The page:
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Extract from ‘Offcomers’

Shortlisted for the Benedict Kiely Award and given a special mention in the Galley Beggar Prize, Rosanna Hildyard's 'Offcomers' takes you back 20 years, to the Foot & Mouth epidemic in Yorkshire.

Foot Mouth

From Slaughter (Broken Sleep Books, 2021)

Ravenseat, North Yorkshire, 2001

I wake up because he is not snoring.

I turn my head. Still dark outside, the moon resting on the moor like a fingernail clipping. His head is on the pillow beside me, and I can see the gleam of his eyeballs. When his voice rasps, it is a shock.

What if we get it, he says.

I blink and mumble. We won’t, I say. It won’t get as far as us, don’t worry.

I’m not worried about us, he says, and he spits the us. I’m thinking about those fucking tourists down in Catterick. Fucking offcomers.

He is talking about the farmer he pays to shelter our sheep in the valley over winter. It is spring now, lambing time and time for our eight hundred pure-bred Swaledale ewes to come back to the uplands, with us. But we’ve just heard that all movement of animals is banned until the foot-and-mouth is over.

His tone sends a chill down my spine. Farmers don’t talk about other farmers in that way. They’re not just colleagues; they are allies in the same fight. No matter how much he might scorn or whinge about his neighbours, he does it with a grudging respect.

This sounds different. They best take care of them, he says, and I know that note of warning, and I feel it in the pit of my stomach: bad things lie ahead in the Catterick farmer’s future. Then he rolls onto his side, his back rising up before me, and I can no longer see his open eyes.

I close my own eyes and try not to think of the pigs in the Essex abattoir, hanging dead and cold with blisters on their lipless mouths. The first cases in England. They say it’s spreading north. I wonder how it is that I can’t just reach out and touch him – hey, are you awake? – and yet I am as unable to do that as if I were paralysed, or frozen, or something was holding my arms behind my back and pinning me down.

I open my eyes again. The moon looks like a thin, curved smile.


When I was training as a florist, back when I lived with my dad, my boss told me about shipments of exotic flowers carrying stowaways. Tarantulas, poisonous red ants, Black Widows, she’d said, walking her dirty fingernails over the counter. They invade the ecosystem and have no predators. I imagined it: unrolling brown paper on your kitchen table, all a-crackle, when out of the stems squirms some fat, boneless, black thing that has scuttled off before you can move a muscle. And, later, you’re trousers-down on the bog or sweating over your onions when you feel a cold snip at your ankle... And that’s it, for you.

I told him about the spiders in flowers and he snorted. That’s how diseases spread! I said. Maybe there are sheep ticks, or flies, or something!

We were sitting on the sofa. He was shovelling in his baked beans and I was screwed up in a corner, toothing the chocolate off the sides of a Blue Riband and trying not to shiver. Fuck that, he said. Be easy enough if it was a matter of catching a couple of spiders.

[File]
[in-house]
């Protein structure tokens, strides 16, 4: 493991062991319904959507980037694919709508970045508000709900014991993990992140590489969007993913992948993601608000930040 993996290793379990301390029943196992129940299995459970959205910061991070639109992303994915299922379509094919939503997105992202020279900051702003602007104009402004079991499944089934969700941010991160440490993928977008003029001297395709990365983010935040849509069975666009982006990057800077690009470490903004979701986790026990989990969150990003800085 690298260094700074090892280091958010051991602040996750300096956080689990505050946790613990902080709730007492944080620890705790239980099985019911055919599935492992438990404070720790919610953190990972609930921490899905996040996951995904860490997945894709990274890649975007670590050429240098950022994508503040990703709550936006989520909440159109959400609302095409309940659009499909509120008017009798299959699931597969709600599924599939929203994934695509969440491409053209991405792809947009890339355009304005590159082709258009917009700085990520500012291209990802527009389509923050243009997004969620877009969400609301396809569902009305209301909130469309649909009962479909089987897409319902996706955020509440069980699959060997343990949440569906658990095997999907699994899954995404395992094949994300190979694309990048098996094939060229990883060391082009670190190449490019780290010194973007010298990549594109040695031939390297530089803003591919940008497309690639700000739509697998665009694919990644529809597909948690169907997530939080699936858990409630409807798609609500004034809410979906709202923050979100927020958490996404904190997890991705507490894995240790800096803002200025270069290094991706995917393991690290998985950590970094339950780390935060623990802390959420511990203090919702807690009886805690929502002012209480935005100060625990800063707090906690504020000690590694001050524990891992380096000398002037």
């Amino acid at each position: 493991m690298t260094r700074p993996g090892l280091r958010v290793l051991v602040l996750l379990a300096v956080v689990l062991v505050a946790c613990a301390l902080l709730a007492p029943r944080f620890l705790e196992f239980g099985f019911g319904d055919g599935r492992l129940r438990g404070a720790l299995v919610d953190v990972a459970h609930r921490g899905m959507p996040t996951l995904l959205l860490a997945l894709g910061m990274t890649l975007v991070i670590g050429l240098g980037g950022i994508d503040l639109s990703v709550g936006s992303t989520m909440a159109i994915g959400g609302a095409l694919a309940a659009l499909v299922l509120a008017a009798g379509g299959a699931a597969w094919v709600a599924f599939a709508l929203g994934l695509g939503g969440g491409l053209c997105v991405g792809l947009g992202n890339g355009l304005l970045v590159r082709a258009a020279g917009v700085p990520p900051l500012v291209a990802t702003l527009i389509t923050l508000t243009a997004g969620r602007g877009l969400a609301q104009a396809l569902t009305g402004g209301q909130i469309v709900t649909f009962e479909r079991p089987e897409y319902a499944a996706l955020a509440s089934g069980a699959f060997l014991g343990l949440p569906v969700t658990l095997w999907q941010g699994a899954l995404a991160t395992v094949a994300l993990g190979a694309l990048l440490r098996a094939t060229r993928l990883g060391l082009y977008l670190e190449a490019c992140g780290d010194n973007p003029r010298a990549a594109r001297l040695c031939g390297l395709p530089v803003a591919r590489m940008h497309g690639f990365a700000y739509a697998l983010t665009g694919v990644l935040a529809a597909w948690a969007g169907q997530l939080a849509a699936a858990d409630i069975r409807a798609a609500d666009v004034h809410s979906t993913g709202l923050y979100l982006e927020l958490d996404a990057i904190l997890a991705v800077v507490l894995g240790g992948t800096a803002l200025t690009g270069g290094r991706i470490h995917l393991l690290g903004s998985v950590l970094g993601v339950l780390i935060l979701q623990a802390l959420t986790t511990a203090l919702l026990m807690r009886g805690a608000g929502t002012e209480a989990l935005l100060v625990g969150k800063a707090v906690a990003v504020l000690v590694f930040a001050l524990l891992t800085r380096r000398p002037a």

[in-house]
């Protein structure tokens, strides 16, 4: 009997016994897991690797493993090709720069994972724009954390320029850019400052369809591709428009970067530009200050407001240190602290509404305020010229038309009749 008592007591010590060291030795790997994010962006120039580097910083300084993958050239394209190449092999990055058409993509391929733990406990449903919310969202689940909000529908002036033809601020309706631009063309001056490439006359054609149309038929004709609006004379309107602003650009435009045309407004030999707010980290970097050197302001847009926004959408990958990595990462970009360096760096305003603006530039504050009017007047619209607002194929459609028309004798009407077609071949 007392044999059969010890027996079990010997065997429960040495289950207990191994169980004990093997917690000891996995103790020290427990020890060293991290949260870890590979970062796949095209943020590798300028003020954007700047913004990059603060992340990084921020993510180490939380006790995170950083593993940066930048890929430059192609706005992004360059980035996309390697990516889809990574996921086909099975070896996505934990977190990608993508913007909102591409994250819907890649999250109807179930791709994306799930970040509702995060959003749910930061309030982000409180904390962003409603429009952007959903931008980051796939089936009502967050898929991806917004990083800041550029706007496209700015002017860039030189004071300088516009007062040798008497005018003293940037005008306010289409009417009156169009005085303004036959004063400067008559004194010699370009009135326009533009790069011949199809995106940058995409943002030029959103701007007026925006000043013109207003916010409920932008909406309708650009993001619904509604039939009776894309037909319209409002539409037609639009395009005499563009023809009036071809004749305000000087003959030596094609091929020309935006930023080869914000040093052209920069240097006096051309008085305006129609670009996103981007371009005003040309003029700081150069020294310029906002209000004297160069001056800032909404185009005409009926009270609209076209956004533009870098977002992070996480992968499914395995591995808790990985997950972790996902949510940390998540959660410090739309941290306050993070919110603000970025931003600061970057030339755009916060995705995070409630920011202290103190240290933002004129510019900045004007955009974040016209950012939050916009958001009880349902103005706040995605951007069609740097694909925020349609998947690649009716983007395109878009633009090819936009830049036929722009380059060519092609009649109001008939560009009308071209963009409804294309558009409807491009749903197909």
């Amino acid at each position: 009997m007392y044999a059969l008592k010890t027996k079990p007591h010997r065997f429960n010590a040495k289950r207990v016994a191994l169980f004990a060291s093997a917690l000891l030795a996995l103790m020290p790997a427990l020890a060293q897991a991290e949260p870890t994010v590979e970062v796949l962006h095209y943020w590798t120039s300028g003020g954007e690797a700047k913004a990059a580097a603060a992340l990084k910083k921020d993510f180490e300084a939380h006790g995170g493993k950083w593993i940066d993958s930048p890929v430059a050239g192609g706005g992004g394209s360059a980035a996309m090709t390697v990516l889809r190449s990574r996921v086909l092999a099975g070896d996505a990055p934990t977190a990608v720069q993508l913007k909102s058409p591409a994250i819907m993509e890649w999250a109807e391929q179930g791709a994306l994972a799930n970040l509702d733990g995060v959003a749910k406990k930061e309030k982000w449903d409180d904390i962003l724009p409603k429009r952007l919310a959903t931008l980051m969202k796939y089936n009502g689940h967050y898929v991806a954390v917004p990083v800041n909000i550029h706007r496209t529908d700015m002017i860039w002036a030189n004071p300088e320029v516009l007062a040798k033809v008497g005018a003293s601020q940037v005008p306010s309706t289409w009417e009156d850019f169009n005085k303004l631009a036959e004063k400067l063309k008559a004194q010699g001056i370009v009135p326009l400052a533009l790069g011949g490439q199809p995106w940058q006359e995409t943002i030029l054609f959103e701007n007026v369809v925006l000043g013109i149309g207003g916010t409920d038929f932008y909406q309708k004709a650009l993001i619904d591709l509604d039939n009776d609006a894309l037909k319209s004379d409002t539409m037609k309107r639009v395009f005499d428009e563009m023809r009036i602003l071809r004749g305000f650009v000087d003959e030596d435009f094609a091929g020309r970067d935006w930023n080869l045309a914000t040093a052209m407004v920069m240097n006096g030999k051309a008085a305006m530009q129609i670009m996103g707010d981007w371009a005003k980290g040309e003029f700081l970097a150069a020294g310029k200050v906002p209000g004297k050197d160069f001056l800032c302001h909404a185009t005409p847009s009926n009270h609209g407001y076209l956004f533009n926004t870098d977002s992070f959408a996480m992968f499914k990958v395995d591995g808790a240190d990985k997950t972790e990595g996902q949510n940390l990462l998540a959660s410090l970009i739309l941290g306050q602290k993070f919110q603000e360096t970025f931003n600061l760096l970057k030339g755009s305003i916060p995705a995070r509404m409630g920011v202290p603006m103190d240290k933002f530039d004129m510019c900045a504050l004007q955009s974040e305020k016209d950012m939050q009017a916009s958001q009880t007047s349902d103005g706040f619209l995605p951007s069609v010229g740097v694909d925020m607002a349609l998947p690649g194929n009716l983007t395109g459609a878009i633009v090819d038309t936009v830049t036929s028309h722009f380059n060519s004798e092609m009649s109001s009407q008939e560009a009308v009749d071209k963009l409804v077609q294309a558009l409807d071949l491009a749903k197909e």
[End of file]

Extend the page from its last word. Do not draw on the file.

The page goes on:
You what? I said. Have you ever tried to catch a spider?

He didn’t even bother to look up from scraping the baked bean tin. They’re bloody great big things, he said. Foot and mouth’s a virus. It’s carried on the wind.

His brow started going all creased as he stared down into the tin. Then he shook his head abruptly, and cleared his throat. Nineteen-sixty-seven, he said. It got blown northwards by the wind. And in nineteen-eighty it got blown onto the Isle of Wight, from France. It’s a windborne virus. But it can be carried on cars, clothes, shoes – those bloody hikers, offlanders, they don’t belong here. That’s why they’ve locked the Coast to Coast path down so fast, this time.

He stopped, tipped his head back and shook the last dregs of juice from the tin. I watched his Adam’s apple bobbing up and one small orange drip trickling down his beard. He put the can down, sighed and rubbed his jaw, apparently without noticing. Windborne? Wasn’t that what people thought in, like, medieval times? I thought. He had to be kidding.

I felt suddenly starving for baked beans, put down my gnawed chocolate bar and got up, glancing at the grey hairs in his beard as I did. Windborne? He was obviously desperate. He’d left school years ago; he needed to have an explanation, I thought. He was older than me, after all.

But that was in late March, and as we watched the news each night, I began to feel a creeping suspicion. It was like an invisible giant was stamping north, county by county: Devon, Wales, one quick stride up into Lancashire, coming for us. We watched its footsteps tracking up the country, and my old world – Tesco and school friends having babies, Afghanistan on TV and catching the bus to town – they just bled away.

And when I realized that’s what it was – coming for us – I felt relief, deep down in my gut. I’ve come to realise that’s what you feel, when the worst happens: relief. You should have known. You were right, that plague would descend; and on you, of all people. You knew what you always feared would come to be.

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